The tour headed back to the city. The next stop was a beautiful mosque, ‘Masjid Omar Ali Saifuddien’. The exterior of the mosque is painted white and the dome is covered in pure gold. I was stunned by its sheer beauty. My tour guide escorted me to enter the mosque. I was glad I decided going on a tour rather than freestyling my sightseeing. I would have never known what to do when visiting a mosque. I had to wear a black robe as a cover and I had to remove my shoes as a sign of respect before being allowed to enter the mosque. It was a surreal experience being my first time to see the interior of a mosque and also to admire the intricate architecture within. The ceiling was crafted with skill and the stained glass spoke about its European-inspired design. Photos were not allowed inside but the picture of it is still lingering in my mind.

I was stunned by its sheer beauty… The ceiling was crafted with skill and the stained glass spoke about its European-inspired design

We continued the tour stopping at Jame’ Asr Hassanil Bolkiah. It is another important landmark of Brunei. By this time there was an influx of Chinese tour group so we had to walk faster to beat the crowd. Similar to the tour of Masjid Omar Ali mosque, again I had to wear a black robe and remove my shoes before I was allowed entry. This mosque is massive. The chandelier inside the worship hall was grand. The ceilings were well crafted. Everything is stunning inside and out.

The next stop was the official residence of the Sultan of Brunei, Istana Nurul Iman. We are lucky to be allowed to have a quick photo stop in front of the gate, as there were events few days earlier and stopovers were not allowed. It was like the Whitehouse where it completely secured and gated. I could only see the palace from afar. However, it was noticeable that the architecture of the palace is unique of Brunei’s.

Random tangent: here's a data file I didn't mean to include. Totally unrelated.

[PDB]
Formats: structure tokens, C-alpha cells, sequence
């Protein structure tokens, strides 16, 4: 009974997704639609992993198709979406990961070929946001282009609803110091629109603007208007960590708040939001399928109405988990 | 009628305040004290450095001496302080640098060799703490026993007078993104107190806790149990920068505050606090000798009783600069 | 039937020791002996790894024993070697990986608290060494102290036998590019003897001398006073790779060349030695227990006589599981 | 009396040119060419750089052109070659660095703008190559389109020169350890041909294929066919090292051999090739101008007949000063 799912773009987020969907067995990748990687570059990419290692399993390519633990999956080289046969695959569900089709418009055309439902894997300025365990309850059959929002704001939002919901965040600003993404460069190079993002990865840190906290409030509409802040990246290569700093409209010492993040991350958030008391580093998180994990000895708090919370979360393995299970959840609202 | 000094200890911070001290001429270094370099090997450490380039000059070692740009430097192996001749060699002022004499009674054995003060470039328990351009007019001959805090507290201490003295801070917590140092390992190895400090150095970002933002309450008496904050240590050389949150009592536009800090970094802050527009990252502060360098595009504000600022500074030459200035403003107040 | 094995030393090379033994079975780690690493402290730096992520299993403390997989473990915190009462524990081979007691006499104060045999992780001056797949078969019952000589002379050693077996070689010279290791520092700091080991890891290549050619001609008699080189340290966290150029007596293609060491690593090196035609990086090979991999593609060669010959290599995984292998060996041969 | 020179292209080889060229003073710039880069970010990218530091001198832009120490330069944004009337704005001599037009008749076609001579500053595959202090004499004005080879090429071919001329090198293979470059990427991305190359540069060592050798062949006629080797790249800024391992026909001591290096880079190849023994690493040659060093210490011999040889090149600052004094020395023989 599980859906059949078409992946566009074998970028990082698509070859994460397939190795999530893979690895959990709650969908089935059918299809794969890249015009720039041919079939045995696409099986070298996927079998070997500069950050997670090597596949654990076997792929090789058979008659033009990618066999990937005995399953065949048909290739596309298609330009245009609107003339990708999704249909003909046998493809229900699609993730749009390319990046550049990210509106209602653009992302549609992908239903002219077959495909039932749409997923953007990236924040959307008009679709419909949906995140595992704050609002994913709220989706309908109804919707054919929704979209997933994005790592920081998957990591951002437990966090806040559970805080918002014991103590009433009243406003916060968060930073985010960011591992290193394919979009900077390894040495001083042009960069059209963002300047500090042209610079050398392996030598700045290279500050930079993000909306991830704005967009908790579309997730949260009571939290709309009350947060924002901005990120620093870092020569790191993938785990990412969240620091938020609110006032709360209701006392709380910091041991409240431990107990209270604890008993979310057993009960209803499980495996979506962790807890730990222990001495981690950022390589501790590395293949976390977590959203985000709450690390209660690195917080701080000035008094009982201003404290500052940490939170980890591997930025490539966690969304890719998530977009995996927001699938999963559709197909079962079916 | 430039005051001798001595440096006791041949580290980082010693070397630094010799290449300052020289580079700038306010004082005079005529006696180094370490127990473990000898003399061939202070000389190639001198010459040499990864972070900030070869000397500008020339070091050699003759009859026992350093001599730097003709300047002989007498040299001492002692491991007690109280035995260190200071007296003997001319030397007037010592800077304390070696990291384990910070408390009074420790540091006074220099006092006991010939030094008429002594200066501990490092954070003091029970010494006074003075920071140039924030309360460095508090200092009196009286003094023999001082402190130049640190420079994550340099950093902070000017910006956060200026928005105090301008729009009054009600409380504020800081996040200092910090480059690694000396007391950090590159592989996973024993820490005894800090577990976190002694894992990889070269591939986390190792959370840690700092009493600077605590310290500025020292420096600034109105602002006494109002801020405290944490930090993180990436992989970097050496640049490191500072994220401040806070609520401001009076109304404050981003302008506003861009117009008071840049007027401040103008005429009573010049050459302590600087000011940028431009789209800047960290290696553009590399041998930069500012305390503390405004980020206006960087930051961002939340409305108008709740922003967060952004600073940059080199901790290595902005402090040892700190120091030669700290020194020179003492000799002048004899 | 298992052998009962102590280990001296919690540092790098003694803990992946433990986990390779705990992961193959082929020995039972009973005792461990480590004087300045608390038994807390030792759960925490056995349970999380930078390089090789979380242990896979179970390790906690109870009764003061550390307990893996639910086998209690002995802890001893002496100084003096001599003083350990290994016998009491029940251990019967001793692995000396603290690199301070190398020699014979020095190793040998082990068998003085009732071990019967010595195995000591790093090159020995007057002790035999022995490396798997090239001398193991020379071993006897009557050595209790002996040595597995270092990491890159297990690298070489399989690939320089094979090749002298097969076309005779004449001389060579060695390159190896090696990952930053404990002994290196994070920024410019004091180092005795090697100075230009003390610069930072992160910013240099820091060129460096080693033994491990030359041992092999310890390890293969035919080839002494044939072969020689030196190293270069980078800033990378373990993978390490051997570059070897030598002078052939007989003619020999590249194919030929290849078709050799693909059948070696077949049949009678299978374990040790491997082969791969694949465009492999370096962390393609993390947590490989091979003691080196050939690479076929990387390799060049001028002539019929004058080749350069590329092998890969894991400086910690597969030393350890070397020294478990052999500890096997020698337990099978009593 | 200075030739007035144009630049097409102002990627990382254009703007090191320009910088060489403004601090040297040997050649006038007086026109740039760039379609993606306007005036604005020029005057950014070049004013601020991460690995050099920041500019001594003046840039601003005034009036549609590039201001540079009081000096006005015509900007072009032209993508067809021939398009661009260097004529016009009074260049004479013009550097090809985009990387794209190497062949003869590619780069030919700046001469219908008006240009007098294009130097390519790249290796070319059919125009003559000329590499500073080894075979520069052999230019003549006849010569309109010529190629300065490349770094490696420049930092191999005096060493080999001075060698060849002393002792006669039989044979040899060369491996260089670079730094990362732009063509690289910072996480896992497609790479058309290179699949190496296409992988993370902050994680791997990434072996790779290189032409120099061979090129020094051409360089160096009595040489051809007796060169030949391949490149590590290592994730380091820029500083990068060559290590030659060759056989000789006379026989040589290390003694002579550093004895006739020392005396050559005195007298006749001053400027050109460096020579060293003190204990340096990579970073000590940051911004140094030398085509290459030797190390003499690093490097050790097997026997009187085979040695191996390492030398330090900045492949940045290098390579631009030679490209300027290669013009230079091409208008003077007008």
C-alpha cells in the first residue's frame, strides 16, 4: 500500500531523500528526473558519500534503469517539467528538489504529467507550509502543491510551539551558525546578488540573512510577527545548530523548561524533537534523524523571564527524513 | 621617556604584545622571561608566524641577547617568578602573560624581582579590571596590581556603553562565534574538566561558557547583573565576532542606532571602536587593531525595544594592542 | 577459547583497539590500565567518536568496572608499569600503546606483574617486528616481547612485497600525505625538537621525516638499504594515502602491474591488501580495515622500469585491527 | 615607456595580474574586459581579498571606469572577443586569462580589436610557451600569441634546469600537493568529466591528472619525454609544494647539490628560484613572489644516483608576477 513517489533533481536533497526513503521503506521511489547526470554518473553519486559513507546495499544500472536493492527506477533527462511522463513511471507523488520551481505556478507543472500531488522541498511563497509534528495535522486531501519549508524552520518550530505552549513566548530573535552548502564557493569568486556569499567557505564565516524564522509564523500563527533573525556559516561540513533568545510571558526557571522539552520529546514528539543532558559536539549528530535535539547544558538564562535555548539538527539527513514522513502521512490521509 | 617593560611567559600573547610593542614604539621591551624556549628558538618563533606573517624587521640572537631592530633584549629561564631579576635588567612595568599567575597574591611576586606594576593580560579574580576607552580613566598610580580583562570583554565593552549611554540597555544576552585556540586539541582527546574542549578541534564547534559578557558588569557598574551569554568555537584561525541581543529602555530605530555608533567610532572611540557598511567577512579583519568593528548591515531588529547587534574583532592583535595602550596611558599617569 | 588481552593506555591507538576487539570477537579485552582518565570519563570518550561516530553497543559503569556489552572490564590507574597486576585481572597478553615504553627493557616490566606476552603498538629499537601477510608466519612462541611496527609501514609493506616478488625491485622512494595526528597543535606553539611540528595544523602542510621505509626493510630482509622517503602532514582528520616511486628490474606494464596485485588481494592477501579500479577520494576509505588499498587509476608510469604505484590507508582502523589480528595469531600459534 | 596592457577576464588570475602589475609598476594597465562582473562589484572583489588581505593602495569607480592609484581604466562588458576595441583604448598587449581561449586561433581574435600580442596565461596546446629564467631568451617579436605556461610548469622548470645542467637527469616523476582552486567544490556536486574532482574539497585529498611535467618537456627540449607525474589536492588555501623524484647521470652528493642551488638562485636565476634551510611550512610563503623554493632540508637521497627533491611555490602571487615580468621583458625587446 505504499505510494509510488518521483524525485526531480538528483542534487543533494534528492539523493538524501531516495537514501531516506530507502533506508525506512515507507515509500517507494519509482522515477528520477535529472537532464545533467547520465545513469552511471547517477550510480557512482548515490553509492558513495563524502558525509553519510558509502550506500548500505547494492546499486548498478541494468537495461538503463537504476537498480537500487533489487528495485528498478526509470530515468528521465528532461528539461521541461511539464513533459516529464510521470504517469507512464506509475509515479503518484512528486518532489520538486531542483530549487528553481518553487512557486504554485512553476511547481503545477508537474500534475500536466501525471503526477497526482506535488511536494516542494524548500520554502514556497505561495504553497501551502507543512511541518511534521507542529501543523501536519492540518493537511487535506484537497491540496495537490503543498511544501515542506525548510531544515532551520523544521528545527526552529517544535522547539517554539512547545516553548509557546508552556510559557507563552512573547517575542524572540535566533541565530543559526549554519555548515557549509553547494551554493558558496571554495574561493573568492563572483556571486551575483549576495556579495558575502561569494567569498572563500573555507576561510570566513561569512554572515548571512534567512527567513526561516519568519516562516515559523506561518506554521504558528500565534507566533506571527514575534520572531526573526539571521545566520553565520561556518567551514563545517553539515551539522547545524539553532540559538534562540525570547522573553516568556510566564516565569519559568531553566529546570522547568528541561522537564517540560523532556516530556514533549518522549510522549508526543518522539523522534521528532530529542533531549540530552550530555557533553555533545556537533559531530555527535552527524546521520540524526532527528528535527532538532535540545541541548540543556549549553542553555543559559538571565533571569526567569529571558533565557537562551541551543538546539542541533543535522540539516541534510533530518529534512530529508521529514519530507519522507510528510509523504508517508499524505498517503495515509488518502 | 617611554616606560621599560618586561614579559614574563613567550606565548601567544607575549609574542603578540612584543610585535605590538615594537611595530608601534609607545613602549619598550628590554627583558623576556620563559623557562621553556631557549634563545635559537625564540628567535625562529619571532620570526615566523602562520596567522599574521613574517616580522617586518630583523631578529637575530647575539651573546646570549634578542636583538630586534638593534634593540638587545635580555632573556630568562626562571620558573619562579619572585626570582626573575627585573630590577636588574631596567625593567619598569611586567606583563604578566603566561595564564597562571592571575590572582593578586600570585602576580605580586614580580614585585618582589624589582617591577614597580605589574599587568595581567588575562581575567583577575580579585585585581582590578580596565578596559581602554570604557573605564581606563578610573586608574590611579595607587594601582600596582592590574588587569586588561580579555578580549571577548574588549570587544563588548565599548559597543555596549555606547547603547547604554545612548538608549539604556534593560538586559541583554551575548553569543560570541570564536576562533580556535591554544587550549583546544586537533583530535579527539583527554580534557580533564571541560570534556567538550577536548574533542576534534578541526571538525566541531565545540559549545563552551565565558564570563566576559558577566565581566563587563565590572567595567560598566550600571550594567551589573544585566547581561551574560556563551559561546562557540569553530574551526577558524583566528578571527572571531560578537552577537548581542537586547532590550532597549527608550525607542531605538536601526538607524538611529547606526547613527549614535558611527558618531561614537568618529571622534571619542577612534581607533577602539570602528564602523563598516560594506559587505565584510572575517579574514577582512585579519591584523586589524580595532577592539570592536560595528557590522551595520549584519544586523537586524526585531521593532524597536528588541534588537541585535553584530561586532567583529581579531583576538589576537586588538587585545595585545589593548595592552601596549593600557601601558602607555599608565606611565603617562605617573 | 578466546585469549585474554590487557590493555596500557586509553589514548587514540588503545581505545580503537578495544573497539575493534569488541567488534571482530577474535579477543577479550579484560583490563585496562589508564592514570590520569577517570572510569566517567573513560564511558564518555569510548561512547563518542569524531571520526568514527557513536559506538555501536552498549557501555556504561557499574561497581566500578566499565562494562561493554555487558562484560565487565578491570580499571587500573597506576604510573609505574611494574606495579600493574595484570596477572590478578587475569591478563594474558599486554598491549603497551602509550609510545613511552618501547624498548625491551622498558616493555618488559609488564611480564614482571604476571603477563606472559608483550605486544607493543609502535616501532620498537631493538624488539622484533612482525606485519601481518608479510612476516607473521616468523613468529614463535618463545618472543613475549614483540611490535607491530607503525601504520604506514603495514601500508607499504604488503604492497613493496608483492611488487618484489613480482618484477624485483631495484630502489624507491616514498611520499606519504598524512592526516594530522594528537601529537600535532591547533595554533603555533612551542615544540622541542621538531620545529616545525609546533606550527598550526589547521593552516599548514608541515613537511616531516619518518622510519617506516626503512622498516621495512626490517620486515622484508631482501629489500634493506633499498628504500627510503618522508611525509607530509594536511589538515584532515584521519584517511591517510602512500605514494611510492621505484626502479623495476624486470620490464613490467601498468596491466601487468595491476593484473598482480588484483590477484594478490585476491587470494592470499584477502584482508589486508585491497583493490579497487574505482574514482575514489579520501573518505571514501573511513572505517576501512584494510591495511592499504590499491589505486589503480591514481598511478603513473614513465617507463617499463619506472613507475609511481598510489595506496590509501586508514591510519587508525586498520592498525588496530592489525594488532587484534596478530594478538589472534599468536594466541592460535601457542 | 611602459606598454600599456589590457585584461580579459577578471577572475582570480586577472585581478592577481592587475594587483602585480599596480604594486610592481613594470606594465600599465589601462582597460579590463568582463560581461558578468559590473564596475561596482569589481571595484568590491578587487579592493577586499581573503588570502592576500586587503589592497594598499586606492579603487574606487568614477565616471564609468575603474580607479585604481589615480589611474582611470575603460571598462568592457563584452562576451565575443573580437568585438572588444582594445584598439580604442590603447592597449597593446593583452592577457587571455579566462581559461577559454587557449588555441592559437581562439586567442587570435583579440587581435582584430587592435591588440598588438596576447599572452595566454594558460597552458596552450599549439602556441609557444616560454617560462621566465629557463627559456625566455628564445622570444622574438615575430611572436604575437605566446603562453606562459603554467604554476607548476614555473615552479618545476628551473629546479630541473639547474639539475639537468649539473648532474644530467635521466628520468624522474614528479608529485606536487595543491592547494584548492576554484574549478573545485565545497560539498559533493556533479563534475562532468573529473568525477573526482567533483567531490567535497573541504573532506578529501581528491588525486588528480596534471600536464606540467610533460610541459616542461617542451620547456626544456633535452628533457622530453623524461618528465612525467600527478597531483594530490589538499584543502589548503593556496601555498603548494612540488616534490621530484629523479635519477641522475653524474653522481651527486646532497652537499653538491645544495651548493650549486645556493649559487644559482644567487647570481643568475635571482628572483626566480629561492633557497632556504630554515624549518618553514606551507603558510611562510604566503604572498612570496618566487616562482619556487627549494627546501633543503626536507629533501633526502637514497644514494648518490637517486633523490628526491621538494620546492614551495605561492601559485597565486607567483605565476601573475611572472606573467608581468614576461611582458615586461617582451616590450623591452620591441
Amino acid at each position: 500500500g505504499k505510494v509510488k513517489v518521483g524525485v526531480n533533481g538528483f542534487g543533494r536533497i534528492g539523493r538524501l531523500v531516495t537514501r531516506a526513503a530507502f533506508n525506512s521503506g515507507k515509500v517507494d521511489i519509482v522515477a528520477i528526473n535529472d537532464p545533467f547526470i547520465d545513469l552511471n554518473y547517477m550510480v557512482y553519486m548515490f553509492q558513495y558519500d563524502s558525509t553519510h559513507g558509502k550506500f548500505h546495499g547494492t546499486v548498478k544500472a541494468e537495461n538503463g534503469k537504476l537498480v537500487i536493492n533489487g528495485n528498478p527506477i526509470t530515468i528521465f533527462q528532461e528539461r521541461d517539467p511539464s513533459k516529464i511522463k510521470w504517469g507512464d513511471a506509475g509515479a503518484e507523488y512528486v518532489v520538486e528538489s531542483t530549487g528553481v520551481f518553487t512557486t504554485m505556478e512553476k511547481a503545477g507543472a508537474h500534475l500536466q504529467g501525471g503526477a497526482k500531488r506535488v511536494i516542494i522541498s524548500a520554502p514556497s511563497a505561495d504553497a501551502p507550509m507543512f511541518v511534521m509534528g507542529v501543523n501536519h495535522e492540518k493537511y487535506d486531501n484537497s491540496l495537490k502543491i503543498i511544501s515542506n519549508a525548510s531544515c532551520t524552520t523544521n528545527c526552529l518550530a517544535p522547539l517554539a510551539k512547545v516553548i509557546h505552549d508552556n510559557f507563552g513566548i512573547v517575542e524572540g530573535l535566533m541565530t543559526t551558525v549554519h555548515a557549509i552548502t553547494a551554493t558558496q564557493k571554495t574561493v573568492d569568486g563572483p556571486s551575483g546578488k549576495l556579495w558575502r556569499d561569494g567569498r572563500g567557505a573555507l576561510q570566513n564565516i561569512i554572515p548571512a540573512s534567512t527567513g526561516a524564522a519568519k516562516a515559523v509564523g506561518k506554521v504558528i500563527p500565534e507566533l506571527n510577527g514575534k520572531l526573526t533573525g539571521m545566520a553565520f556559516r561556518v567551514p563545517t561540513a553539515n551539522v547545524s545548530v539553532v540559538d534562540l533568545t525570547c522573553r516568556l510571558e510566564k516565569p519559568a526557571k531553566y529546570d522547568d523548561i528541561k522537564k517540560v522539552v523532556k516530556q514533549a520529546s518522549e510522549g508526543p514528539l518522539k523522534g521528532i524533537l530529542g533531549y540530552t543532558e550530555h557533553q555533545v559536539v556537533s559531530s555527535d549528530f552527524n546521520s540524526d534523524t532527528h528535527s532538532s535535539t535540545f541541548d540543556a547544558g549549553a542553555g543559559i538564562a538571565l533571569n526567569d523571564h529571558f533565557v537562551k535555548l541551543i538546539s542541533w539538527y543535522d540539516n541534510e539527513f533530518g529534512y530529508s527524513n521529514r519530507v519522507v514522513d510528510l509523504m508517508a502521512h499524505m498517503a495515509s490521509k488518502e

My tour guide brought me into a taman arca or a park after to have a view of the mangroves. It is very green and tropical. I was soaking in sweat as the temperature started to rise in this really humid day.

The last leg of the tour us the Royal Regala Museum. This exhibits the commemoration of the Sultan of Brunei’s coronation. It also houses the exhibits from the Silver and Golden Jubilee. It took me back in time imagining the grandness of the coronation in 1968. The 3- hour culturally awakening tour concluded at 12pm, where I headed to the hotel to take a nap and freshen up.

It was 2:30pm and it was at this moment I felt hungry. This time I decided to explore the place by foot. The hotel is centrally located and close to the landmarks, so it was an easy walk. I felt safe walking around being solo female traveller. The mall was within 1-2 kilometres which I consider a short walk. The malls were quite small compared to the malls in other Asian countries but everything I needed were there. I was really starving at this point so I tried a local restaurant and ordered a Nasi Lemak. I stumbled to this on a local park on the way home to walk off the calories.

The clock is ticking before my night flight so I decided to rest up and be ready for my 7-hour journey back to Melbourne. It was a short but memorable stopover. I’ll come back for a forest safari next time.